Australians of a certain age might remember the archetypal compilation album of the 70s, Ripper ’76. For those of a non-Australian disposition, let me hasten to clarify that ‘ripper’ is, or was, actually a good thing. Not a late-19th-century murderer of London sex workers, or anything else untoward. Back in the 70s in Australia, to say something was a ripper meant that you approved of it highly.

Which meant that, when Polystar was rounding up twenty of the hottest hits of that year for an album, Ripper ’76 seemed like a ripper of a title. And that created the cover opportunity that led to this:

Ripper 76 Front Cover

It was bursting with wrongness, it was the landmark crass compilation album cover of its time and it was the closest a 13-year-old boy could get to having porn legitimately in the house. The album, sure, it was a great way to have all those songs for one price, but the cover … whoah.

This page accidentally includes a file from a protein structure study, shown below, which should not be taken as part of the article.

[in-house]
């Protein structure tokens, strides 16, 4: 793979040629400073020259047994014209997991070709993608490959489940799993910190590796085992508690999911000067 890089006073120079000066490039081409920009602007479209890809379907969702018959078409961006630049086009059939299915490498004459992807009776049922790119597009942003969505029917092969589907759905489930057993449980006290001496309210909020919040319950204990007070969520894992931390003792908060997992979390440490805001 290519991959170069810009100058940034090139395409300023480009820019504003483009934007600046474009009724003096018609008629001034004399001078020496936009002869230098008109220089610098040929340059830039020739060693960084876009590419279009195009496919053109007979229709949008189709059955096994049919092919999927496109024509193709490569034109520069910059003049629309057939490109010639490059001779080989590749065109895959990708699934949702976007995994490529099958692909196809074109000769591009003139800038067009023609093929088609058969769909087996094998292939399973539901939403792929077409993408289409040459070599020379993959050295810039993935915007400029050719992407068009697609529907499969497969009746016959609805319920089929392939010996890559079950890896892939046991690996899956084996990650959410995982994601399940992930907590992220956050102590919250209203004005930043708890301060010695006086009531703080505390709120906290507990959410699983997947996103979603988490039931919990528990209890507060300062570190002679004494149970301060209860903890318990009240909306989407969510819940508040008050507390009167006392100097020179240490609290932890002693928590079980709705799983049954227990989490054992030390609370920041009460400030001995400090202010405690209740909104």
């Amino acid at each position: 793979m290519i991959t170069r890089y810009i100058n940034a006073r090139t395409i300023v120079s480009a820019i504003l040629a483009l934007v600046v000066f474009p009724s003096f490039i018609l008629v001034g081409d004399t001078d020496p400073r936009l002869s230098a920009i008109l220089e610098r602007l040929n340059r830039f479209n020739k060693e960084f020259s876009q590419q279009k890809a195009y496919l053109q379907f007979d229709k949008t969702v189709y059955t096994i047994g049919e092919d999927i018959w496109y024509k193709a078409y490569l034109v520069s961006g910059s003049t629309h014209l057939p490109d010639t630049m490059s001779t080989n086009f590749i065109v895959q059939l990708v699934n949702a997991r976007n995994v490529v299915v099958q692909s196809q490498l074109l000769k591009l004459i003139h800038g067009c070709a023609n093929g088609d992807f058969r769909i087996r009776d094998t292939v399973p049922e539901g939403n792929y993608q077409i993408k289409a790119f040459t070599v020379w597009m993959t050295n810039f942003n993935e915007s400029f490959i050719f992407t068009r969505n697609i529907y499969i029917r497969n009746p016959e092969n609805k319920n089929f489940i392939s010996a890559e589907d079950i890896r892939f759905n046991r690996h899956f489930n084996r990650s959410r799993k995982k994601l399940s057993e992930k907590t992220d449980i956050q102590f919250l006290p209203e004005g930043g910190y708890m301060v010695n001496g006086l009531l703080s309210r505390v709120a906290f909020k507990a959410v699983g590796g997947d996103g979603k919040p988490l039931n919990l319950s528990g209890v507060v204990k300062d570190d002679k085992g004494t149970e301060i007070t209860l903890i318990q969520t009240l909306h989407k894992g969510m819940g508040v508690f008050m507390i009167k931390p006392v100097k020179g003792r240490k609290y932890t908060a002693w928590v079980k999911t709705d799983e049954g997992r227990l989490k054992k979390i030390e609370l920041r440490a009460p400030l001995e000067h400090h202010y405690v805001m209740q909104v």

Here’s how it goes in the novel, when my character finds the album in the present, aged 49:

It’s my first close look at it in years, and you can see goosebumps on the cover model’s skin. It was long before photoshop, so the track titles are probably actual writing on an actual buttock, exposed by a savage tear in the short white shorts. In the mid-70s, that album cover bore the promise of some great seamy life waiting in a cooler place beyond the trap of the suburbs. Hip people, shredding clothes, scrawling on butt. Guys lounging in spas with awesome moustaches and proud animal coats of body hair, girls who only ever bought the bottom halves of bikinis and lost them soon enough. All of them high on the kinds of stuff we were lectured about at school, with the record player in the corner pumping out the seductive beats of Ripper ’76.